A former caseworker for an organization that aids survivors of Nazi persecution was sentenced to 18 months in federal prison Friday for her participation in a $57 million fraud scheme.
Polina Breyter, an employee of the Conference on Jewish Material Claims against Germany, also was ordered by U.S. District Judge Thomas P. Griesa in Manhattan to make restitution of nearly half a million dollars.
Breyter, 69, of Brooklyn, New York, processed false applications and recruited ineligible applicants for reparation programs in exchange for payments, Manhattan U.S. Attorney Preet Bharara said in a statement. She pleaded guilty in May to conspiracy to commit mail fraud.
Breyter “played a central role” in the scheme against the organization that lasted more than a decade, Bharara said.
The Claims Conference administers programs sponsored by the German government to victims of Nazi atrocities.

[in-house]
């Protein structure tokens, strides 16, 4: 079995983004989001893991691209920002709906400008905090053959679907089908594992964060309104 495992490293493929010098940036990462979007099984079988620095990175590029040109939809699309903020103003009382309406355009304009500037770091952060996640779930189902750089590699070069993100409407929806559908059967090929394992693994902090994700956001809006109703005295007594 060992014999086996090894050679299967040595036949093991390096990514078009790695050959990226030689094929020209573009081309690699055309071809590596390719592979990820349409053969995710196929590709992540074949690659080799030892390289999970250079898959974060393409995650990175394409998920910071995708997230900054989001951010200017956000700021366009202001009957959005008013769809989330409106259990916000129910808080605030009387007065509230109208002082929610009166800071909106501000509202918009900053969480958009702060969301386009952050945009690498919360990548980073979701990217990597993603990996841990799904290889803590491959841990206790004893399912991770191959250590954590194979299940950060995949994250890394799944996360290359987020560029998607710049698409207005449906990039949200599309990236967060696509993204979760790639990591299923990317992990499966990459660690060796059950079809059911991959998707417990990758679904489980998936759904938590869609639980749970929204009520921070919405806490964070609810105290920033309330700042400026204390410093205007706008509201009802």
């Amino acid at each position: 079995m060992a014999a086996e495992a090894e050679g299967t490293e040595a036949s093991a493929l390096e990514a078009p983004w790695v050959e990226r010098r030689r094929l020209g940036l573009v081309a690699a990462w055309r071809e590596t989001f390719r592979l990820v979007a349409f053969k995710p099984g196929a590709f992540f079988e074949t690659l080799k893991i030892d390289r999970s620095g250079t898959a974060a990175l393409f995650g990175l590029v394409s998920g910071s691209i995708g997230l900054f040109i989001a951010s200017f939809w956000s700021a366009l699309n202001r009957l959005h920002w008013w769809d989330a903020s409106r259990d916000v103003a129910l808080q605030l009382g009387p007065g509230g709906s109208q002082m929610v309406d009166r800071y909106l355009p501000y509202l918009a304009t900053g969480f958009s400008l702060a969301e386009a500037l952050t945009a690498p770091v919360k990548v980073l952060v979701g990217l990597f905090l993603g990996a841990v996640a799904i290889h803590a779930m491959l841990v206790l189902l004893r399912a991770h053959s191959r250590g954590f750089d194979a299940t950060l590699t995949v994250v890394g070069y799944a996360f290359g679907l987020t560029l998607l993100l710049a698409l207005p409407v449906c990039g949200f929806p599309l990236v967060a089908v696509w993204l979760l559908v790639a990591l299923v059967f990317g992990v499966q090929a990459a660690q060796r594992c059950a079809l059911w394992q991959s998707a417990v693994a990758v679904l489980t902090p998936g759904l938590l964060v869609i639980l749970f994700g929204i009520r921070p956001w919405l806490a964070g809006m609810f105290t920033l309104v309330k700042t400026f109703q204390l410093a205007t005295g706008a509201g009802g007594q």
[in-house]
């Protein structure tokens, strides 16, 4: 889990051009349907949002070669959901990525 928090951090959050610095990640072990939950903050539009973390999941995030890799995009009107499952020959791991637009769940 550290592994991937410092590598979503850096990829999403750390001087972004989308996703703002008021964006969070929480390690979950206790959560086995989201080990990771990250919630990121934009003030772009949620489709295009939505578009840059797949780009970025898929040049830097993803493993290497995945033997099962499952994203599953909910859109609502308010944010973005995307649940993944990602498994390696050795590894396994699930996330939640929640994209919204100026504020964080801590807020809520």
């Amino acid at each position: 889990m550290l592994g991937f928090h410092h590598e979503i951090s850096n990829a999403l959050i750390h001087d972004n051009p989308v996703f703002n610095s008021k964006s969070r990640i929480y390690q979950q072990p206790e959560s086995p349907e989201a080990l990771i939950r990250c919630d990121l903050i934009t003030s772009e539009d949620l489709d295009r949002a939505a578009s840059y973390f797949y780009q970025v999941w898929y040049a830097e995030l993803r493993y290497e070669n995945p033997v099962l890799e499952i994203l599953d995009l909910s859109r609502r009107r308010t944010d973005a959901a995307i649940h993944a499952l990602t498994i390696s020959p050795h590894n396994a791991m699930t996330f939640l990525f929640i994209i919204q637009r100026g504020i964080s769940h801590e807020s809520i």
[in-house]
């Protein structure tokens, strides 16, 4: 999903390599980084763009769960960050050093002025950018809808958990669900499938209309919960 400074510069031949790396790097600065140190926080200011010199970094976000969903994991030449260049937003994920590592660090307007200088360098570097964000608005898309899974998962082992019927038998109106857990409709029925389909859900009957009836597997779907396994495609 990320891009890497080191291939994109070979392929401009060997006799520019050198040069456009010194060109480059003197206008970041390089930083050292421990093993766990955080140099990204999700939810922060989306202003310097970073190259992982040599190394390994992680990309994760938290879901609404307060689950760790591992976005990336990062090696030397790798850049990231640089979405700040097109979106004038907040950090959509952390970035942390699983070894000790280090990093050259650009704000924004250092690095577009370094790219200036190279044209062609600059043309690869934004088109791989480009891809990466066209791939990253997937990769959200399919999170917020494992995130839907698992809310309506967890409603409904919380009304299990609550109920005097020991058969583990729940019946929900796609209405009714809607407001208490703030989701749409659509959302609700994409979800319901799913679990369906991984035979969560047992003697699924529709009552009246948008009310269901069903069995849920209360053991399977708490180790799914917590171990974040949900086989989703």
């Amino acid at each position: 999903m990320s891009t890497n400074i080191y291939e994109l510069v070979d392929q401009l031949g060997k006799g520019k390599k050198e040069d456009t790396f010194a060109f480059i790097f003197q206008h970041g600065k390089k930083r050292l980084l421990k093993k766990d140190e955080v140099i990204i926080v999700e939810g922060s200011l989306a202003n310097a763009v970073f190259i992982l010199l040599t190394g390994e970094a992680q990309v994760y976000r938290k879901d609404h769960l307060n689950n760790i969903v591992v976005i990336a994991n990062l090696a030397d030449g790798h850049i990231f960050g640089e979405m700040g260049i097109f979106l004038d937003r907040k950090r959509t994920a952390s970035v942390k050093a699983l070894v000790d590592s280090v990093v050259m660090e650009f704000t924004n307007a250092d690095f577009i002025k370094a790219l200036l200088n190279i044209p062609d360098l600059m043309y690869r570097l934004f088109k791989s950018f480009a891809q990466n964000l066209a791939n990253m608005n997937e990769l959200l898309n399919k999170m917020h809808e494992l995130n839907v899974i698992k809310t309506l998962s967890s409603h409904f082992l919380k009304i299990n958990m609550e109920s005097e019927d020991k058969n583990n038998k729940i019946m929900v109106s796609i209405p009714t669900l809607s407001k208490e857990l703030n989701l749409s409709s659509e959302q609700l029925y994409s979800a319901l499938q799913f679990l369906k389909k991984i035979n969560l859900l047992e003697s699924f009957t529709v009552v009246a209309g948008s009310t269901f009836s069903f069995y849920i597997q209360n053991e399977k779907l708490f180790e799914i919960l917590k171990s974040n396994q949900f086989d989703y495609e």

Thirty-one people have been charged in the scheme, including 18 who have pleaded guilty, the statement said.
At least $12 million went through 3,839 apparently fraudulent applications submitted for people who were not eligible for a “Hardship Fund,” including many born after World War II, according to U.S. Attorney Bharara. The fund makes a one-time payment of $3,500 to those who evacuated their homes and were forced to become refugees.
Conference employees are supposed to confirm that applicants qualify for payments. The fraud included doctored documents.
Another 1,112 cases processed for a program known as the “Article 2 Fund” were fraudulent, resulting in a loss of another $45 million, Bharara said.
The Article 2 Fund pays $400 a month to survivors who earn under $16,000 a year and either lived in hiding or under a false identity for 18 months, lived in a Jewish ghetto for 18 months, or were held for six months in a concentration camp or forced labor camp